Check out childcare costs. You're unlikely to have as much money as you do now for c5 years, so if you can't manage on a lot less then something will need to change. Mat pay is ?just the start of it (unless you have family childcare)

fuckinglondonballs Sat 07-Jun-14 11:36:57

I know very few people who can get together a year's together rent in 8 months. That'd be nearly £14,000 for us and that's not even moving somewhere with a second bedroom!

OP, could your DH stay at home? It doesn't have to be you. A friend went back to work after five months because that's what they could afford. Not everyone takes a year. Another friend is taking a year - she likes to point out how responsible she's been in saving a years worth of mortgage and bills - but only because it took her 7 years to get pregnant so had time to save that much! grin

Put your debt onto a zero interest credit card and pay what you can. Save cash for mat leave.

I'm feeling the same as you re finance and family so I sympathise but at 34 I wouldn't wait much longer.

You will find a way. You just need to work out the maths and budget well.

Do it in between shagging wink

melissa83 Sat 07-Jun-14 11:42:47

Would you not move somewhere cheaper?

YoureBeingASillyBilly Sat 07-Jun-14 12:06:42

Legally you only have to take 2 weeks maternity leave. Work out how much you can afford to take an plan for that.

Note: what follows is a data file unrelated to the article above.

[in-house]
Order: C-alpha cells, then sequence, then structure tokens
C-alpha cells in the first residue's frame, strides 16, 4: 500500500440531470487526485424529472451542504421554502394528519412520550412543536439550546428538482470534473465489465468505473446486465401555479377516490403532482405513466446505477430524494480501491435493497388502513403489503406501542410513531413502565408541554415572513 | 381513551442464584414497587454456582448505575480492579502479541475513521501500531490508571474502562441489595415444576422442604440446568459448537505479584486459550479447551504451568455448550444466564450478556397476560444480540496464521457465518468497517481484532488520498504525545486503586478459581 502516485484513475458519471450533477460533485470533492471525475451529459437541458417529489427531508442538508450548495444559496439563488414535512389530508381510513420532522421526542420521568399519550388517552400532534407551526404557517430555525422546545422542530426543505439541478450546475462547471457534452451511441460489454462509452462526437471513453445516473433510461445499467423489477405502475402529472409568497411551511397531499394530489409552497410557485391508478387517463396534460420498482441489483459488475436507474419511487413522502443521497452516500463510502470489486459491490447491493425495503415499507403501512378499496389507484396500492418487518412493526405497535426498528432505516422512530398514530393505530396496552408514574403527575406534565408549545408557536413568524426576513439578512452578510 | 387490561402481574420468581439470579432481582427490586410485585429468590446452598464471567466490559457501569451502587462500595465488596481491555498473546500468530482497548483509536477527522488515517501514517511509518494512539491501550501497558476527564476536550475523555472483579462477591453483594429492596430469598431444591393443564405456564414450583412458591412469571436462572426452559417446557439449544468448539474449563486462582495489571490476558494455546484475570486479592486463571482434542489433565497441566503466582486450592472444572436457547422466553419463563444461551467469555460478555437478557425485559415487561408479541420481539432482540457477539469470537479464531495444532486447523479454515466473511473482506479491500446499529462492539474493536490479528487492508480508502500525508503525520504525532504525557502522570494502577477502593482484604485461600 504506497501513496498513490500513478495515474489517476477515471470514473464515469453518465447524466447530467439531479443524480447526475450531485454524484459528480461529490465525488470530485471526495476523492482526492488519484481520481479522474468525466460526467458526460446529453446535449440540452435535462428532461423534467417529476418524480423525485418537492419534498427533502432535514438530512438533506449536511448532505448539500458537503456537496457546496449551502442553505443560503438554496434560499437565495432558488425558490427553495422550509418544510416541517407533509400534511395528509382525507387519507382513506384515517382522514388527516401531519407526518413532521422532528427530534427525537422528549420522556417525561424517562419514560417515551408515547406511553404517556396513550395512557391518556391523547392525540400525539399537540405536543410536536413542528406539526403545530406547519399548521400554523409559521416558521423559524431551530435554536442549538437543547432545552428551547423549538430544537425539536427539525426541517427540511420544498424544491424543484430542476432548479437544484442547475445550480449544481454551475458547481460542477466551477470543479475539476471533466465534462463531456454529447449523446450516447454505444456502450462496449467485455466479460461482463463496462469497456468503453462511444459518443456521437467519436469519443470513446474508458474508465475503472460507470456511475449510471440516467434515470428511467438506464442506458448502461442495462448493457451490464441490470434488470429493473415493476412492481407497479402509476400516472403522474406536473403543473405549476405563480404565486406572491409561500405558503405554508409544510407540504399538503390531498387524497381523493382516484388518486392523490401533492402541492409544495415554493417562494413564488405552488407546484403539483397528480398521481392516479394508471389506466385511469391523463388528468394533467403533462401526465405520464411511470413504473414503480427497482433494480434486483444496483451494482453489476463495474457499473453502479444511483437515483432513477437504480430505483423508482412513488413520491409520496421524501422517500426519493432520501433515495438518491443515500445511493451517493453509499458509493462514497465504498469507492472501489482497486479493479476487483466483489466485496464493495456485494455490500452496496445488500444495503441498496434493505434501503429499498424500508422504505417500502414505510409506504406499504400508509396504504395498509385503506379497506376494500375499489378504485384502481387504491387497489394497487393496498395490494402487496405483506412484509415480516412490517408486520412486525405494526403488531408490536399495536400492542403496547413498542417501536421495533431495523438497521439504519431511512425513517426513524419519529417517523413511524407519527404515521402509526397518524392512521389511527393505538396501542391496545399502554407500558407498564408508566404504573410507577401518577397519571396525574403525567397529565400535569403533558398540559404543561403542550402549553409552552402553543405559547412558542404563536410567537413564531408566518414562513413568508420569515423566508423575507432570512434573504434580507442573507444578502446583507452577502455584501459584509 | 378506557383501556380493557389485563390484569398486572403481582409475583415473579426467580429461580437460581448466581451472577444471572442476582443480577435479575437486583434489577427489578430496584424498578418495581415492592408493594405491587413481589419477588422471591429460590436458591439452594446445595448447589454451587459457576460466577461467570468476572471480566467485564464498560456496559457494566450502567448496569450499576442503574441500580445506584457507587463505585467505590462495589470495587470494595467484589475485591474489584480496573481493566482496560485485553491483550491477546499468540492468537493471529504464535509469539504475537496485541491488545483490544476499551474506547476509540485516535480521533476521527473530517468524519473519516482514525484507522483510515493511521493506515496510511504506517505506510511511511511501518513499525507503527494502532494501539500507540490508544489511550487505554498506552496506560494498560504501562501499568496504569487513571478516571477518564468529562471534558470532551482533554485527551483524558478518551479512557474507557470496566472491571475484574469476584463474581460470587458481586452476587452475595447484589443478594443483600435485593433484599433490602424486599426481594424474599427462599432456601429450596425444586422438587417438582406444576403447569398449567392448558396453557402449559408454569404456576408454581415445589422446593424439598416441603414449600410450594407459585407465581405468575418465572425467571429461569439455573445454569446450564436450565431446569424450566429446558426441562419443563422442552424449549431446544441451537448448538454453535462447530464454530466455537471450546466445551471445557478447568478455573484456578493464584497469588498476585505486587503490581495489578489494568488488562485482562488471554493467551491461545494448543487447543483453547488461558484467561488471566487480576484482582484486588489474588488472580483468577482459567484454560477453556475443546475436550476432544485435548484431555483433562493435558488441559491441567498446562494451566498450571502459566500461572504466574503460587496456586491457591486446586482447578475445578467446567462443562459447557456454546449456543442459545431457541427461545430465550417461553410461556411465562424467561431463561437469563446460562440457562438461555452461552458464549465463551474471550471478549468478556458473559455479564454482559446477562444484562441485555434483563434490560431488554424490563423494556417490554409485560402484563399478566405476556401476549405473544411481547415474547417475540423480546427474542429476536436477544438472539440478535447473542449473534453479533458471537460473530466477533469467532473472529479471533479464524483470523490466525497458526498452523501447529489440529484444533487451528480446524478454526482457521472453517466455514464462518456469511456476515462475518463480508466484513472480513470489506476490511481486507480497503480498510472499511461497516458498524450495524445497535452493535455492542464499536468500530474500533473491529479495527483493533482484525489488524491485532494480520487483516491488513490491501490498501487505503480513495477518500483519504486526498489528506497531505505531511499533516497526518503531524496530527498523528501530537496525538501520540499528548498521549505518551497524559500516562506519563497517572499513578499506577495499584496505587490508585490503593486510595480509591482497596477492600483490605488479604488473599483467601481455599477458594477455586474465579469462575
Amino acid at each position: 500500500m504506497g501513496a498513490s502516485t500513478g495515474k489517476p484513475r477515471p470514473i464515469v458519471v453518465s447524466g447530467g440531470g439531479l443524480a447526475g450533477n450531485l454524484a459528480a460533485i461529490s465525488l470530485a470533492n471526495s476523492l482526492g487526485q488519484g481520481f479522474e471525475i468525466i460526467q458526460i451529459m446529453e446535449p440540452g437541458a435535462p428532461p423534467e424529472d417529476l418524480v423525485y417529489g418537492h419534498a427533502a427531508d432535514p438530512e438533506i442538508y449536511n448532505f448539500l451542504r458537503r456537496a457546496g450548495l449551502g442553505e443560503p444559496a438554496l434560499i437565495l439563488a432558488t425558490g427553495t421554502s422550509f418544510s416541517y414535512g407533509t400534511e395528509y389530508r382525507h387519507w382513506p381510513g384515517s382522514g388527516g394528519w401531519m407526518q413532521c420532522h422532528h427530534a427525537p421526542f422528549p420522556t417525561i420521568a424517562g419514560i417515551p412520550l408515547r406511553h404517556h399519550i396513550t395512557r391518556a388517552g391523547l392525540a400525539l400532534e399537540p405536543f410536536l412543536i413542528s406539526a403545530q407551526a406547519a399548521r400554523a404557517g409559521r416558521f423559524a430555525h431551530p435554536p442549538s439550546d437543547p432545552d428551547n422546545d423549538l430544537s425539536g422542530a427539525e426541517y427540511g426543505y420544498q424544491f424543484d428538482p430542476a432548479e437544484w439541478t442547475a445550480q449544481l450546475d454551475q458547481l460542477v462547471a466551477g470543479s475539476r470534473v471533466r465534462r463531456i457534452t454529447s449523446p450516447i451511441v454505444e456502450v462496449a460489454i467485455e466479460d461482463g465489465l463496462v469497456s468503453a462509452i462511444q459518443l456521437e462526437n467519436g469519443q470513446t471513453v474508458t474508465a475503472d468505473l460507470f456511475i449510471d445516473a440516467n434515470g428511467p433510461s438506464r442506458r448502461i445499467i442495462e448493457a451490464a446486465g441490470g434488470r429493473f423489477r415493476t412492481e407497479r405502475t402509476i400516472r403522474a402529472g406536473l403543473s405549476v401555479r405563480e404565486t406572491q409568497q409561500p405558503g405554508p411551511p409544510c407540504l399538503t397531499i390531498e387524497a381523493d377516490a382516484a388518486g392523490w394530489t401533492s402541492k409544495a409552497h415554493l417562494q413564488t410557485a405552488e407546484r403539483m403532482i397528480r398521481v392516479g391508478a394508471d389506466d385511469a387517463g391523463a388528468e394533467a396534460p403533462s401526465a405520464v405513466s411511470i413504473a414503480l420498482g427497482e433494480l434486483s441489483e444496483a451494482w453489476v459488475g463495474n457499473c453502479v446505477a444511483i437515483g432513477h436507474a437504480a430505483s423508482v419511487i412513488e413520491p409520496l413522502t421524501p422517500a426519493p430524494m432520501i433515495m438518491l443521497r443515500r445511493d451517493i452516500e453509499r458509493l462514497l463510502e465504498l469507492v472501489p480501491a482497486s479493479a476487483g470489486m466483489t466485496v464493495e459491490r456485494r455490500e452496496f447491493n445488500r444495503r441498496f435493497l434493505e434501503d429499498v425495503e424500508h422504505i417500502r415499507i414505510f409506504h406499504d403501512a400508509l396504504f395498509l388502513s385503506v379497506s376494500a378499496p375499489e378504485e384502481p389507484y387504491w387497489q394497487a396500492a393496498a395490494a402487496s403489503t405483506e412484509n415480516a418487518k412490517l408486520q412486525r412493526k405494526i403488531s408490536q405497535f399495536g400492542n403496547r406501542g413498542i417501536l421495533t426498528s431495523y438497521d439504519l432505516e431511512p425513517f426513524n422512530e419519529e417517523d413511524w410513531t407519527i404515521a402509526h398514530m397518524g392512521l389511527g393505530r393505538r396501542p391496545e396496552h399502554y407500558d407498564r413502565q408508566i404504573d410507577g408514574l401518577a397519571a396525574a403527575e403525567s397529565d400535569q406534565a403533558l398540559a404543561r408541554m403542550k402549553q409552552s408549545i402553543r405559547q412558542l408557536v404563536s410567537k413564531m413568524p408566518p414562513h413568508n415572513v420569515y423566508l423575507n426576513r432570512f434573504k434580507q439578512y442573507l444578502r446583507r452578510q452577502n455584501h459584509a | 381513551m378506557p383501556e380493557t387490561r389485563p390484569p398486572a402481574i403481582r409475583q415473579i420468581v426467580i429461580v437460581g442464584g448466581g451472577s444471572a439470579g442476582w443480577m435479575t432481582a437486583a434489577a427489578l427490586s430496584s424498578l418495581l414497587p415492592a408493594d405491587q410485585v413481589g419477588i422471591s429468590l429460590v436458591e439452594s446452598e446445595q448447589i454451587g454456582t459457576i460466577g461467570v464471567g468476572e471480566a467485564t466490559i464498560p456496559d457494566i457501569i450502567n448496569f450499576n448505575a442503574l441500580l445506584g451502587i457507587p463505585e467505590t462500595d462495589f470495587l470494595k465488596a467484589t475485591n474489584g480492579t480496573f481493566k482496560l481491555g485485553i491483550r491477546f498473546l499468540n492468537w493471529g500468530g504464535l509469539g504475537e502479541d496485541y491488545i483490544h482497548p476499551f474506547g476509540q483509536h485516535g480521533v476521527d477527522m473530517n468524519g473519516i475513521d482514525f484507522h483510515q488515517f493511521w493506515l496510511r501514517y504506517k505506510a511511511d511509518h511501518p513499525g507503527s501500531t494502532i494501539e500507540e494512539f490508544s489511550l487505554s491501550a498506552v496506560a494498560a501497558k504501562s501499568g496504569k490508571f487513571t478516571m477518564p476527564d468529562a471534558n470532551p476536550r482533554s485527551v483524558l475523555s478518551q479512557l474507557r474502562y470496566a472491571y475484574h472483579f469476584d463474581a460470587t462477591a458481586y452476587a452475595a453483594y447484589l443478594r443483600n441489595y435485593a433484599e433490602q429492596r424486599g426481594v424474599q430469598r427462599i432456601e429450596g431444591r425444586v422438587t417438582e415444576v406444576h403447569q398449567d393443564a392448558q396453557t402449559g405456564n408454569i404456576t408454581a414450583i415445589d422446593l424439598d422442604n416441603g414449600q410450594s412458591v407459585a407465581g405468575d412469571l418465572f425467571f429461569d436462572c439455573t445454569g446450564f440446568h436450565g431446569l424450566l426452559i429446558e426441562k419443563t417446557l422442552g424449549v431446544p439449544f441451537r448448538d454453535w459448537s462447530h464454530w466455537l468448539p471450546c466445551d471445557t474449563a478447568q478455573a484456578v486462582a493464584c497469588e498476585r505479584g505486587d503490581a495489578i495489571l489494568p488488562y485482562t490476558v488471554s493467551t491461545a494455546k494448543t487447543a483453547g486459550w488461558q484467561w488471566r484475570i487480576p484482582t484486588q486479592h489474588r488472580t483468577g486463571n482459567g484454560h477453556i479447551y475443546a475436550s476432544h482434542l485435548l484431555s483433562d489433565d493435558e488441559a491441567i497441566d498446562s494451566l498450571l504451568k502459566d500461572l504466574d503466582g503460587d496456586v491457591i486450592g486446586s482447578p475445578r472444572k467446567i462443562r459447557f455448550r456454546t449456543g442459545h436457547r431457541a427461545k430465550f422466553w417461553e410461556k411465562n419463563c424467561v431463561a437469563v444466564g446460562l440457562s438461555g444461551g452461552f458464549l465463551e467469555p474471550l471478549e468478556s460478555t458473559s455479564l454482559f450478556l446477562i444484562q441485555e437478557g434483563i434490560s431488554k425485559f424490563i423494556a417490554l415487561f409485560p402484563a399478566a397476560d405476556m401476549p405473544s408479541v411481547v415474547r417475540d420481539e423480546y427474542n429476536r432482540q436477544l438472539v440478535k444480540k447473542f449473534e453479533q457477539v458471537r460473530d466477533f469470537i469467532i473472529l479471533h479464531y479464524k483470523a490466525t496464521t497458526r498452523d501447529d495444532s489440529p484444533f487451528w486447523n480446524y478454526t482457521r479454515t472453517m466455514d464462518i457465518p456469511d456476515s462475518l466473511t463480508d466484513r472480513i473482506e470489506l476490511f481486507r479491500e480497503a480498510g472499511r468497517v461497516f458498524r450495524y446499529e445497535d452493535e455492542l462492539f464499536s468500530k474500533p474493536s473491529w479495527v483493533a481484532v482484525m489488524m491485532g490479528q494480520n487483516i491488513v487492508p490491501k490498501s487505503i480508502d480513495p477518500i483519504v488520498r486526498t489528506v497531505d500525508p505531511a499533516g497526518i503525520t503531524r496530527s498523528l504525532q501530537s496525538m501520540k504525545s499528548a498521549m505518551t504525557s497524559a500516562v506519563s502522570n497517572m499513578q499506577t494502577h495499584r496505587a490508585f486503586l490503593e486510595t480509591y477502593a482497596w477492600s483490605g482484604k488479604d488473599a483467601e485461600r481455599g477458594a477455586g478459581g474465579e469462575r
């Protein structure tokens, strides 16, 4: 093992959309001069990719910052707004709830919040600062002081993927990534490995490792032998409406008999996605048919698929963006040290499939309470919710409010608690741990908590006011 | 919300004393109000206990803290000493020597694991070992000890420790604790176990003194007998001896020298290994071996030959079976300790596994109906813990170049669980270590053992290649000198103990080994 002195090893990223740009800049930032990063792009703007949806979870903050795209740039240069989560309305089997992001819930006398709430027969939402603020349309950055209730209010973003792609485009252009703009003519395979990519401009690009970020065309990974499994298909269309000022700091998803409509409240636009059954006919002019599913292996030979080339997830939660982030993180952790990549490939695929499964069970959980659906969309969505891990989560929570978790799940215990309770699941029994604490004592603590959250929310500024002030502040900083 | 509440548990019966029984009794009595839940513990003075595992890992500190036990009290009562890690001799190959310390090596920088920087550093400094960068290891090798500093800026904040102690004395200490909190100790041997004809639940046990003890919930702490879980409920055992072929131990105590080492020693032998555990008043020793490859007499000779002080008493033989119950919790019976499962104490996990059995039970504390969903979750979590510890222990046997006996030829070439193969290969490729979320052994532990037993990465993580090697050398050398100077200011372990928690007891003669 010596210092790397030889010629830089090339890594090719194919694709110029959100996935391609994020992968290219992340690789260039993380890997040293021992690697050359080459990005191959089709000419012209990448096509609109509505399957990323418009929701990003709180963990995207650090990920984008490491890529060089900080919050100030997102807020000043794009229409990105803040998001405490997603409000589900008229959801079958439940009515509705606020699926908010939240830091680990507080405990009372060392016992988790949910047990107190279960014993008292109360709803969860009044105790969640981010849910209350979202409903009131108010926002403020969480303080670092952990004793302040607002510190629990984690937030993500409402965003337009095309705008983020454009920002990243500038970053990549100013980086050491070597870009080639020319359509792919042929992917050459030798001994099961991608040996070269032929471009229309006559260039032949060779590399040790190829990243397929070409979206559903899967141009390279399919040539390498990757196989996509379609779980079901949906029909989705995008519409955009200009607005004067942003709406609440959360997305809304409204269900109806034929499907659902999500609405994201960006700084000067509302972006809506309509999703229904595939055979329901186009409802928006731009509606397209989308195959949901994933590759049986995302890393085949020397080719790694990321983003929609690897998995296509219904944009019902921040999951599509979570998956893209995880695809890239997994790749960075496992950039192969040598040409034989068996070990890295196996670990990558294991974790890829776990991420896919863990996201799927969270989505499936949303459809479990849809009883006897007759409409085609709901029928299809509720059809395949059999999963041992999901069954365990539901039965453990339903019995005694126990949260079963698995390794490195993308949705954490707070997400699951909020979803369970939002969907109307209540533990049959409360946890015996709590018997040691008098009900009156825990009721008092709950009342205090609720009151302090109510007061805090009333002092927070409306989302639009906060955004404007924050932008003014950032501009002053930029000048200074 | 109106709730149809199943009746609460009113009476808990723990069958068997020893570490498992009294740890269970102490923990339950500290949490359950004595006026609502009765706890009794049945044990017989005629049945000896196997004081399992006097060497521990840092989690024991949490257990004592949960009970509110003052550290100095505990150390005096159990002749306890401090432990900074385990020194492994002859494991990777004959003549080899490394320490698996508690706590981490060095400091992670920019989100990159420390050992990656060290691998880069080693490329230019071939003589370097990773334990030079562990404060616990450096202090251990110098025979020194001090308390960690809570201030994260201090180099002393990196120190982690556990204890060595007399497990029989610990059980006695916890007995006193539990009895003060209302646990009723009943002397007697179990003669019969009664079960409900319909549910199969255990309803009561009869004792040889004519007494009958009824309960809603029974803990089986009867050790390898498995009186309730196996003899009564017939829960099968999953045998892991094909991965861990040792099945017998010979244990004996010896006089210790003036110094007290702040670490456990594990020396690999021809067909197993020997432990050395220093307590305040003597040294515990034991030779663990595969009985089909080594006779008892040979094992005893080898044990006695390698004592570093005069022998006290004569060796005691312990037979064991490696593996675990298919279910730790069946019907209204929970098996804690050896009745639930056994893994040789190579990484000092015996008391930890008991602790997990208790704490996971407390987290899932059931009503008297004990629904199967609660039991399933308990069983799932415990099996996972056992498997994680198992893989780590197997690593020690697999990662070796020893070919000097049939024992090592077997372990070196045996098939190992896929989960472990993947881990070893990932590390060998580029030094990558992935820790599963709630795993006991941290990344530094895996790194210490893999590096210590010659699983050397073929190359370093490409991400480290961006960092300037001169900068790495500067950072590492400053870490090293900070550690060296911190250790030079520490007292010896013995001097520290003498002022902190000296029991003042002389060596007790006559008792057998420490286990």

Lonecatwithkitten Sat 07-Jun-14 13:58:17

Save like stink in the run up to maternity leave, cut back on everything you can then don't take to long off.
I was the major income which feel by £1,800 per month when I went on maternity leave. I cut back massively to bare minimum and went back after 18 weeks.

CookieDoughKid Sat 07-Jun-14 16:38:36

The thing is how will you afford childcare if you both went back to work?

sleepyhead Sat 07-Jun-14 19:18:25

I know this all sounds really daunting, but I suspect if you start trying to live on as close to the amount you'll have coming in when you'd been on mat leave then you'll be surprised how less impossible it will seem.

If I were you, I'd cut back to the bone on all non essentials (question all spending, cut right back on eating/drinking out of the home etc etc) and try to save as close to that £1300 per month as possible - use it, every penny, to pay off your debt.

Have a look at Money Saving Expert, check out "snowballing" your debts, look for the poster talkinpeace's credit card spreadsheets. You can do it if you're motivated, and starting a family without the stress of debt over your head is a great motivation.

I know what I'm talking about btw. I paid off £2k of debt and saved £2k in 9 months while I was pg with ds2. If you'd asked me if it was possible for us to have £400 per month surplus when it felt like we were already scrimping I'd have laughed in your face.

Maybe you won't be able to pay it all off, I don't know how much you have on cards, but anything is good and every £ cuts down on interest payments and saves you money.

Clargo55 Sat 07-Jun-14 19:29:59

Will you qualify for child benefit? Roughly £80 per month, not loads but may help.

HappyMummyOfOne Sun 08-Jun-14 11:18:33

If you have large debts they you are not solvent so I would throw everything you have at them and clear them.

If you are both working and it sounds like a healthy joint salary, make a list of outgoings and see what you cut.

Save beforehand and during the pregnancy to make up the shortfall in salary, ideally save the amount it will cost you in childcare and then you'll be prepared for when the bill actually hits a you'll be used to not having that money anyway.